Another thing: I’m not a big fan of Code Geass, but I have to defend its visual. I find the sleek, stylish look holds up well. Sure, it’s no Ghibli or Ikuhara, but Code Geass’s visual works well for a blockbuster. The direction serve its purpose, too. There’s lot of fast cutting, which deliver the chaotic and exciting experience well. CG’s combination of silly character designs, gritty battle (mostly S1), bombastic scenes, and anime reaction faces is still unrivaled.

    • Isn’t the average amount of time a person spends being an anime fan really short? It’s a wonder that people even have time to complain about anime dying when they flit in and out of the fandom so fast.

      Also, I really need to watch Code Geass again to see how it holds up…

  3. You just spoke my mind on the Code Geass issue. When I first heard about it I wasn’t quite sure how to react. A part of me was excited because Kallen is bae. But another part of me was depressed seeing a series that ran and ended so perfectly suddenly gets revealed for an unnecessary sequel. There is an obvious line between getting excited to see characters you haven’t for a while get into new adventures in order to continue an incomplete story or the same thing but just doing it for the sales. Can you imagine Cowboy Bebop getting a second season?

    However there is one more part of me that still has hope for the series. Even though it might be an unnecessary sequel, doesn’t mean it’s definitely going to be a flop. If the staff love the series and want to make something for other fans such as themselves to always remember, then they will do everything in their power to do so. Doesn’t mean it’s definitely going to be good, but we can always hope for the best. Being honest though, as long as I get to see Kallen’s boobs again, I’ll be more than satisfied;)

    • The Code Geass franchise has had stuff coming out for it for years, so it’s not really comparable to something like Cowboy Bebop, though. Also, people talk about how the story of R2 ended so definitively, but you see heaps of people coming up with theories and sequel ideas on the net. For example, no one can really believe that the Zero Requiem was a good long term solution to war and conflict. And people have also debated whether Lelouch really died at the end of the series, since the framing/narrative could support either interpretation. There’s plenty of material that a third season could tap into without feeling out of place.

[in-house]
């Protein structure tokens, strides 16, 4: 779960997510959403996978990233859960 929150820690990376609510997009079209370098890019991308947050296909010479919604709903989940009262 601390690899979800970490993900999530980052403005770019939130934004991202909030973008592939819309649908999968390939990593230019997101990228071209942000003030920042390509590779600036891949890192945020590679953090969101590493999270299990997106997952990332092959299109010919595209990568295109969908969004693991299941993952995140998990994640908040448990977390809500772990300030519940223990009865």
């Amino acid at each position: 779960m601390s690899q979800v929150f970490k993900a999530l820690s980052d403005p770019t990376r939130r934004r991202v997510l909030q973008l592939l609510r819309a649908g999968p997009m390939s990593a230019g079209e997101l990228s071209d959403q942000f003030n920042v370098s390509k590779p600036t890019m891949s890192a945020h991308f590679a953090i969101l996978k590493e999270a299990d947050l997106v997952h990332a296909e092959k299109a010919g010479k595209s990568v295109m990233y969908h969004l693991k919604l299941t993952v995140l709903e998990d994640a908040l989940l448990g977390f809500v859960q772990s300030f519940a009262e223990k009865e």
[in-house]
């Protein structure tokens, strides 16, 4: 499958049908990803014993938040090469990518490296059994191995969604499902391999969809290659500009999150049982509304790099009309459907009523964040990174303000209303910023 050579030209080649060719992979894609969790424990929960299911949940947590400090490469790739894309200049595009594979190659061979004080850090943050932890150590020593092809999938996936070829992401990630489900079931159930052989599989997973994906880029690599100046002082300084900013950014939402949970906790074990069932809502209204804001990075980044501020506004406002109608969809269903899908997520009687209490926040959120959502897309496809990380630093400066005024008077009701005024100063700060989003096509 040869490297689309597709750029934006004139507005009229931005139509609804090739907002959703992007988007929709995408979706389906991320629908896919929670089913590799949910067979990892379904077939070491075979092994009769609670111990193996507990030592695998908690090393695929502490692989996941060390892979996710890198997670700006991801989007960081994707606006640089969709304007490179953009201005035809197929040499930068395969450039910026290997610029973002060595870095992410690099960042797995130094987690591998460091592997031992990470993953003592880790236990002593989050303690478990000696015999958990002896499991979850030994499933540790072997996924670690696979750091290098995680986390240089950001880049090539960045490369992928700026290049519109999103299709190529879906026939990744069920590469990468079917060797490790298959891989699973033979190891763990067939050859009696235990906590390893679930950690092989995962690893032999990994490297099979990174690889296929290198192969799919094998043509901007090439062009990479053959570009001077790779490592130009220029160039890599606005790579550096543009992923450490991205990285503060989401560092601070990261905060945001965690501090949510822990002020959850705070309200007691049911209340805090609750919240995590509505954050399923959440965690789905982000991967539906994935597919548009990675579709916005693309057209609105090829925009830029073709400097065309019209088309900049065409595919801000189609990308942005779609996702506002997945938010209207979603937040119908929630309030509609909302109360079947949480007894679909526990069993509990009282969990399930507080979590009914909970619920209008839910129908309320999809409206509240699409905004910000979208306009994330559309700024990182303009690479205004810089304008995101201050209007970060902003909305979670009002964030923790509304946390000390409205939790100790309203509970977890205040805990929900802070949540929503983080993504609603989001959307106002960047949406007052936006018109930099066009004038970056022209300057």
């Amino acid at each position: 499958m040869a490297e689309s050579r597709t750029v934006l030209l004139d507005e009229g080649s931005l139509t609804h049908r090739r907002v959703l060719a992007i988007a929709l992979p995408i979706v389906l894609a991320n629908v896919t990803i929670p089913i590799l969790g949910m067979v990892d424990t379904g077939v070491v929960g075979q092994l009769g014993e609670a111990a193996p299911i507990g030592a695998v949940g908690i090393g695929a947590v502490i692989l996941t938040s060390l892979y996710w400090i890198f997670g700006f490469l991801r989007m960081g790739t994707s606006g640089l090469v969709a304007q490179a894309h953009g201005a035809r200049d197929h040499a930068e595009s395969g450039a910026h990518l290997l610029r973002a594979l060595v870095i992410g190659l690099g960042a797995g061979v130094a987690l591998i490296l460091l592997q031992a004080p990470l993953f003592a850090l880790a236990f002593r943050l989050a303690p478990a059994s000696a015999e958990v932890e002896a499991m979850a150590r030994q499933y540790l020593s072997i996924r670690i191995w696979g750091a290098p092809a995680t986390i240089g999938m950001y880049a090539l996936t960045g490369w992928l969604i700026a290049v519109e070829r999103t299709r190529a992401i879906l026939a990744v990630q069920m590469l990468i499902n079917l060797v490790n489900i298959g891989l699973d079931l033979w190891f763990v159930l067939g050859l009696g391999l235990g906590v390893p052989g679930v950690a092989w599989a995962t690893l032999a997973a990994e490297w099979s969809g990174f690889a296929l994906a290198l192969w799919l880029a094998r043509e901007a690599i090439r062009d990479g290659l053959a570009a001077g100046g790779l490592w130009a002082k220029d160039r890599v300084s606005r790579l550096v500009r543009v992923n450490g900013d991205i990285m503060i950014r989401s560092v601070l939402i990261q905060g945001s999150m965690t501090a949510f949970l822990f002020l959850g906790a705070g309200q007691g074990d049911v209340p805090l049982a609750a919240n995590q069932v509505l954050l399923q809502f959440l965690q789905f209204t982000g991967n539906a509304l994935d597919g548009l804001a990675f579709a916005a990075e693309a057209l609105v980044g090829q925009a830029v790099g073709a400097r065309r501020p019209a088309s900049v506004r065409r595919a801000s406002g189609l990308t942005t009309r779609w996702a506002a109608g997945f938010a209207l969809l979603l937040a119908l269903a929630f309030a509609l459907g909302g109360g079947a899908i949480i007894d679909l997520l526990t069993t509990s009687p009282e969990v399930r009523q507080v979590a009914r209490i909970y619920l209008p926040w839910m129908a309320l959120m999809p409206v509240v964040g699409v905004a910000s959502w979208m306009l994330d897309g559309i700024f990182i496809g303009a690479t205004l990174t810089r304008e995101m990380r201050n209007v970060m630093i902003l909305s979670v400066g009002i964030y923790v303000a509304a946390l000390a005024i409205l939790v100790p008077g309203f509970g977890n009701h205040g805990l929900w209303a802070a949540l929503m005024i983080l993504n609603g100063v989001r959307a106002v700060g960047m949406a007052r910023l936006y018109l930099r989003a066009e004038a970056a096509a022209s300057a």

Also, seeing Kallen’s boobs again would be a nice plus.

  4. What about this guess. The availability you get from being able to read light novels have decreased your reason for writing fanfiction. The way you write fanfiction as I see it, is that you extend an untold story. But now that you already have that untold story, ready to read, you don’t feel as strongly for it as before. Writing about Reinhardt and Felt was an exception, since they’re side characters who probably wouldn’t have gotten that story. We commonly seek what’s hard to get, but you got loads of that stuff.

    But I don’t think you’ve changed in values or anything, you just changed the format. From fan-fiction to literal knowledge of the series. Appreciation for animation/cinematography is just a new way to like stuff that’s hard to come by.